However; the D90 also has the small tab poking out of the lens mount and a motor built into the body which allows it to run the older AF-D lenses too. Nothing below the D90 can do this. Which is why I have a D90.
If you're not bothered by autofocus then you can use any of the current Nikon DSLRs with any of the autofocus lenses from any era. But you'll have to twiddle the ring (Oo-Er!) and focus them manually.

The old manual focus lenses are a different kettle of fish, because they provide no metering information to the camera. I don't know a whole lot about those because all my manual focus film kit is from other makers, mainly Canon and Olympus, so if you need to know about the really old stuff I'd check here:

http://www.kenrockwell.com/nikon/compatibility-lens.htm

In summary: You want the lenses from your F-401 to work on a digital and still autofocus? You need a D90.

Hope this helps!

Graham (2)

Posted on 19 May 2011, 09:03:58 BST
X says:
If I were paranoid I would complain about the two Grahams victimising me like that. But I'm just a soul whose intentions are good...

In reply to an earlier post on 19 May 2011, 09:55:09 BST
Last edited by the author on 19 May 2011, 09:56:26 BST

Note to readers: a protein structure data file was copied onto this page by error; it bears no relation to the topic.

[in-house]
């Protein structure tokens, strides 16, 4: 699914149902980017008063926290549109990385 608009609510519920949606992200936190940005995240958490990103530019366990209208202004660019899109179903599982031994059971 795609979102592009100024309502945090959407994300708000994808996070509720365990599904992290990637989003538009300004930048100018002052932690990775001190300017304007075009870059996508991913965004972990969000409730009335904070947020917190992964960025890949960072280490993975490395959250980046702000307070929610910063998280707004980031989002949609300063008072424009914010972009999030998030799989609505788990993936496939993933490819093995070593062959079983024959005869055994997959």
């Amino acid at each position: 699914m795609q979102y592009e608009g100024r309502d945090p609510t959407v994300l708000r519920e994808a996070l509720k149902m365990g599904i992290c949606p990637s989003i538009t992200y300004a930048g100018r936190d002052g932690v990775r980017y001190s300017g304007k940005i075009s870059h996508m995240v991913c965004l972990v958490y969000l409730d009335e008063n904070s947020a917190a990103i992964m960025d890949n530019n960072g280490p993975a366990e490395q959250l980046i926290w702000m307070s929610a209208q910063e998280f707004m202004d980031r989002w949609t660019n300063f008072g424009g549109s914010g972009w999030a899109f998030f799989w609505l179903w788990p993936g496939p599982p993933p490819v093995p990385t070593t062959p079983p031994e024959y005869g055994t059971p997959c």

Ed,
Just because you're not paranoid...........................
To be fair I did concede that you were technically correct. It's just that some old lenses seem to have been made, by accident or design, without many of the flaws which are undesirable for digital use.
The Beercan is a fine lens but you need to watch out for flair. The 50mm is good too. Those are the only legacy lenses I use, really.
If you go to Dixum.com you see every Sony/Minolta lens rated for a variety of indicators. It is clear that some lenses designated "digital" are no better, and sometimes worse, than some legacy lenses. Ergo cheap modern glass may not be as good as expensive old glass. I think that a legacy prime will probably exceed the performance of a cheap kit zoom. Proof of pudding and all that.
We're all old enough to have attained a bit of cynicism so do we really think that all manufacturers re-engineered all their lenses for digital - other than a fancy multicoating on the rear element and some additional matt black paint? I think that where they did they would have made savings eleswhere anyway - maybe on aperture or use of plastic bayonet mounts and so on.